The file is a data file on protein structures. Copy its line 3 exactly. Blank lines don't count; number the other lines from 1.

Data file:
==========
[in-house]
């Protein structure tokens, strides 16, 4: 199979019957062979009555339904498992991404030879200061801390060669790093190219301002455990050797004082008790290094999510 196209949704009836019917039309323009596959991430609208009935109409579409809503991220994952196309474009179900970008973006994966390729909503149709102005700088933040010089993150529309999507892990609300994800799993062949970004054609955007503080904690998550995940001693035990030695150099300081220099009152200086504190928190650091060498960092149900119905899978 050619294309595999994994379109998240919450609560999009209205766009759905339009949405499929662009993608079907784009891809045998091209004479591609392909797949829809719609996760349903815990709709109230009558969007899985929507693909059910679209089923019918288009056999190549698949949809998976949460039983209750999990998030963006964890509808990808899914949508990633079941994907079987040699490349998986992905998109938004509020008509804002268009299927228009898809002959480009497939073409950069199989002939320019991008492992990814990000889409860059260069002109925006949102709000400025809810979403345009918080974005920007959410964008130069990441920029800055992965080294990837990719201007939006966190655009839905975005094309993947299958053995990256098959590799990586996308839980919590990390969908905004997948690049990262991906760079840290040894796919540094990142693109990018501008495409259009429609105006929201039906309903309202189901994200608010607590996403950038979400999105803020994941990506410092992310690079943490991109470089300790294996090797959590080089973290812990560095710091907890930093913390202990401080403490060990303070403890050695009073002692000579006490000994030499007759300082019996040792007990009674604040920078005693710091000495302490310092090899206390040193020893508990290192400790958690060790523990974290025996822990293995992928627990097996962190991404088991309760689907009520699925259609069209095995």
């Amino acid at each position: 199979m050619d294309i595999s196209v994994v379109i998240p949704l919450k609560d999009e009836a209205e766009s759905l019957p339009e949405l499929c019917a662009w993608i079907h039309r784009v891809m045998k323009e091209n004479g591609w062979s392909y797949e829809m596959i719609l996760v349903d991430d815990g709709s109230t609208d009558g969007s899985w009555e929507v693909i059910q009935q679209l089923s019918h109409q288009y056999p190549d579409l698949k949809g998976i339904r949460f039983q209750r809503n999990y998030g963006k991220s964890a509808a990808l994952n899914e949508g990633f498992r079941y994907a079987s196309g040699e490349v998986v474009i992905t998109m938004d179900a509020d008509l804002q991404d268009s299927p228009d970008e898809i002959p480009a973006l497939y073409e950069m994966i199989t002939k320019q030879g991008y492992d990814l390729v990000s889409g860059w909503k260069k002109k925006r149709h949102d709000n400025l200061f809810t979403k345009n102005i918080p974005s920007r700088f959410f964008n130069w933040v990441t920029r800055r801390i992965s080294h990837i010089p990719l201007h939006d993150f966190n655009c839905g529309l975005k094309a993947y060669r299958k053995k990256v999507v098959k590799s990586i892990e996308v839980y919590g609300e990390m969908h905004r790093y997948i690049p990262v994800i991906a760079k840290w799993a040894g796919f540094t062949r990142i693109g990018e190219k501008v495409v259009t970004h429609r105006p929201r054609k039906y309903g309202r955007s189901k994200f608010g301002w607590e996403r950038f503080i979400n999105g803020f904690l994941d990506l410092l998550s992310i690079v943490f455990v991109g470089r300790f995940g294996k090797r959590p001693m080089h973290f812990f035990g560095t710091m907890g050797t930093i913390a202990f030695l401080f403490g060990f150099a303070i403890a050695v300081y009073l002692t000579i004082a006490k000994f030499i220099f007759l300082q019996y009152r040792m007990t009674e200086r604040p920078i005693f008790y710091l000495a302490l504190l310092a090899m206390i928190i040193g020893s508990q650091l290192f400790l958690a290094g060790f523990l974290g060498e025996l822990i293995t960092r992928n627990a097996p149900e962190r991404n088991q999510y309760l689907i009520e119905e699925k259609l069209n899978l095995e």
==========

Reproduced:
């Amino acid at each position: 199979m050619d294309i595999s196209v994994v379109i998240p949704l919450k609560d999009e009836a209205e766009s759905l019957p339009e949405l499929c019917a662009w993608i079907h039309r784009v891809m045998k323009e091209n004479g591609w062979s392909y797949e829809m596959i719609l996760v349903d991430d815990g709709s109230t609208d009558g969007s899985w009555e929507v693909i059910q009935q679209l089923s019918h109409q288009y056999p190549d579409l698949k949809g998976i339904r949460f039983q209750r809503n999990y998030g963006k991220s964890a509808a990808l994952n899914e949508g990633f498992r079941y994907a079987s196309g040699e490349v998986v474009i992905t998109m938004d179900a509020d008509l804002q991404d268009s299927p228009d970008e898809i002959p480009a973006l497939y073409e950069m994966i199989t002939k320019q030879g991008y492992d990814l390729v990000s889409g860059w909503k260069k002109k925006r149709h949102d709000n400025l200061f809810t979403k345009n102005i918080p974005s920007r700088f959410f964008n130069w933040v990441t920029r800055r801390i992965s080294h990837i010089p990719l201007h939006d993150f966190n655009c839905g529309l975005k094309a993947y060669r299958k053995k990256v999507v098959k590799s990586i892990e996308v839980y919590g609300e990390m969908h905004r790093y997948i690049p990262v994800i991906a760079k840290w799993a040894g796919f540094t062949r990142i693109g990018e190219k501008v495409v259009t970004h429609r105006p929201r054609k039906y309903g309202r955007s189901k994200f608010g301002w607590e996403r950038f503080i979400n999105g803020f904690l994941d990506l410092l998550s992310i690079v943490f455990v991109g470089r300790f995940g294996k090797r959590p001693m080089h973290f812990f035990g560095t710091m907890g050797t930093i913390a202990f030695l401080f403490g060990f150099a303070i403890a050695v300081y009073l002692t000579i004082a006490k000994f030499i220099f007759l300082q019996y009152r040792m007990t009674e200086r604040p920078i005693f008790y710091l000495a302490l504190l310092a090899m206390i928190i040193g020893s508990q650091l290192f400790l958690a290094g060790f523990l974290g060498e025996l822990i293995t960092r992928n627990a097996p149900e962190r991404n088991q999510y309760l689907i009520e119905e699925k259609l069209n899978l095995e």